In 2007, New Jersey became the first state in over forty years to abolish the death penalty legislatively. Twenty-five years earlier, in 1982, New Jersey had followed a state-level trend by reinstating its death penalty. However, during the twenty-five years between reinstatement and abolition, New Jersey did not conduct a single execution. Instead, the New Jersey Supreme Court reversed numerous death penalty cases and consistently narrowed the class of cases eligible for the death penalty. This Note posits that the supreme court's narrowing of eligible cases was one of the factors that prevented executions from taking place in New ...


Separate And Unequal: Federal Tough-On-Guns Program Targets Minority Communities For Selective Enforcement, Bonita R. Gardner Jan 2007

Separate And Unequal: Federal Tough-On-Guns Program Targets Minority Communities For Selective Enforcement, Bonita R. Gardner

Michigan Journal of Race and Law

This Article examines the Project Safe Neighborhoods program and considers whether its disproportionate application in urban, majority- African American cities (large and small) violates the guarantee of equal protection under the law. This Article will start with a description of the program and how it operates-the limited application to street-level criminal activity in predominately African American communities. Based on preliminary data showing that Project Safe Neighborhoods disproportionately impacts African Americans, the Article turns to an analysis of the applicable law. Most courts have analyzed Project Safe Neighborhoods' race-based challenges under selective prosecution case law, which requires a showing by the ...


On Justitia, Race, Gender, And Blindness, I. Bennett Capers Jan 2006

On Justitia, Race, Gender, And Blindness, I. Bennett Capers

Michigan Journal of Race and Law

This Essay focuses on Justitia's more problematic attributes. Like Justitia's blindfold, which has been described as "the most enigmatic" of her traits. Is the blindfold merely emblematic of Justitia's purported impartiality, her claim to algorithmic justice? As law professor Costas Douzinas and art historian Lynda Nead have asked, does the blindfold enable Justitia "to avoid the temptation to see the face that comes to the law and put the unique characteristics of the concrete person before the abstract logic of the institution"? Or does the blindfold signify something more, a second sight of sorts? Maybe that Justitia ...


Appellate Review Of Racist Summations: Redeeming The Promise Of Searching Analysis, Ryan Patrick Alford Jan 2006

Appellate Review Of Racist Summations: Redeeming The Promise Of Searching Analysis, Ryan Patrick Alford

Michigan Journal of Race and Law

This Article addresses the question of the appropriate response of appellate counsel for Black defendants tarred at trial by the indirect deployment of powerful racial stereotypes. The crux of the problem is that even now, the courts only take exception to blatant racist appeals, even though indirectly racist summations can have a determinative impact at trial. In laying out the contours of the problem, we must draw upon the discipline of rhetoric, or persuasion through oration, to describe various techniques of intentional indirectness that prosecutors use to obviate the possibility of appellate review under the stringent standards of the Fourteenth ...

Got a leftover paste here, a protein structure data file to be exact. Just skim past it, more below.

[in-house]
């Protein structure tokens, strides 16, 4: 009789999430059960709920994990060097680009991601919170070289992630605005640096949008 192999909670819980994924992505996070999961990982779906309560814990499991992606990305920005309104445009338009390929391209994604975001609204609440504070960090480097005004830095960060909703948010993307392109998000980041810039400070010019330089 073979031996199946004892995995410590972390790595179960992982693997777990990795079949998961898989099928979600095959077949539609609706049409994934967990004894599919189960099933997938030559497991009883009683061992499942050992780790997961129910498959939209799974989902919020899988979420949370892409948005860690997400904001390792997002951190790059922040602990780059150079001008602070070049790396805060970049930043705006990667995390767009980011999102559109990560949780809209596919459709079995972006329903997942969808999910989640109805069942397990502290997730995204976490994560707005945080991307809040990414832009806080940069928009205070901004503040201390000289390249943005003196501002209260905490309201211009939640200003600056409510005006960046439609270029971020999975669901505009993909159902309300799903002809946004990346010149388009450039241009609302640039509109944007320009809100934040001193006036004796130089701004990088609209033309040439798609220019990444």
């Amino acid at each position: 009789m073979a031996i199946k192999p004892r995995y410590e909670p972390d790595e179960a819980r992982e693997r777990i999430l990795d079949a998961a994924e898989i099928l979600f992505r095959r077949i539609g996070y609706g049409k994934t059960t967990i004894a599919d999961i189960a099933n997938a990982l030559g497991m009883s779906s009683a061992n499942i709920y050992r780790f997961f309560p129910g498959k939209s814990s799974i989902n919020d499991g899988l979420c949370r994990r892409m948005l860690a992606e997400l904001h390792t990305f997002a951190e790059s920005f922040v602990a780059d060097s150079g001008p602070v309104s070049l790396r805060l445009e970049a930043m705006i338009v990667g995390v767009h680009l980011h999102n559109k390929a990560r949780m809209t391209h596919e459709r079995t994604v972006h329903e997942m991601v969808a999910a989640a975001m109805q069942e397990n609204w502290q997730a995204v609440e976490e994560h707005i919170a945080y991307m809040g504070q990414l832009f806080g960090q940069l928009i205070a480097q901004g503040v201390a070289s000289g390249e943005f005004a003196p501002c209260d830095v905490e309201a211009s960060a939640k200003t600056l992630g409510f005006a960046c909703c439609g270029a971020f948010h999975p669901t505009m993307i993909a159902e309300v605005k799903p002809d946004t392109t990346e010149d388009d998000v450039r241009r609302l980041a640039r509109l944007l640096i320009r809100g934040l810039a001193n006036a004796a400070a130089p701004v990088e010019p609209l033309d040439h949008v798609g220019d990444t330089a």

Ghosts Of Alabama: The Prosecution Of Bobby Frank Cherry For The Bombing Of The Sixteenth Street Baptist Church, Donald Q. Cochran Jan 2006

Ghosts Of Alabama: The Prosecution Of Bobby Frank Cherry For The Bombing Of The Sixteenth Street Baptist Church, Donald Q. Cochran

Michigan Journal of Race and Law

Perhaps no other crime in American history has shocked the conscience of America like the 1963 bombing of the Sixteenth Street Baptist Church in Birmingham, Alabama. In May of 2002- almost thirty-nine years after the bombing- Bobby Frank Cherry was brought to trial for the murders of Addie, Carole, Cynthia, and Denise. He was the last person to be tried for the bombing. As an Assistant United States Attorney in Birmingham, Alabama it was my privilege to be a part of the prosecution team that brought Cherry to justice. This Article tells the story of that prosecution and explores the ...


Discrimination In Sentencing On The Basis Of Afrocentric Features, William T. Pizzi, Irene V. Blair, Charles M. Judd Jan 2005

Discrimination In Sentencing On The Basis Of Afrocentric Features, William T. Pizzi, Irene V. Blair, Charles M. Judd

Michigan Journal of Race and Law

This Article does not challenge the prior research on sentencing discrimination between racial categories that found no significant difference in sentences given to similarly-situated African Americans and Whites. In fact, in the jurisdiction investigated- Florida- no discrimination between African Americans and Whites was found in the sentences imposed on defendants, looking only at racial category differences. Rather, the research suggests that in focusing exclusively on discrimination between racial groups, the research has missed a type of discrimination related to race that is taking place within racial categories: namely, discrimination on the basis of a person's Afrocentric features. By Afrocentric ...


Breaking The Camel's Back: A Consideration Of Mitigatory Criminal Defenses And Racism-Related Mental Illness, Camille A. Nelson Jan 2003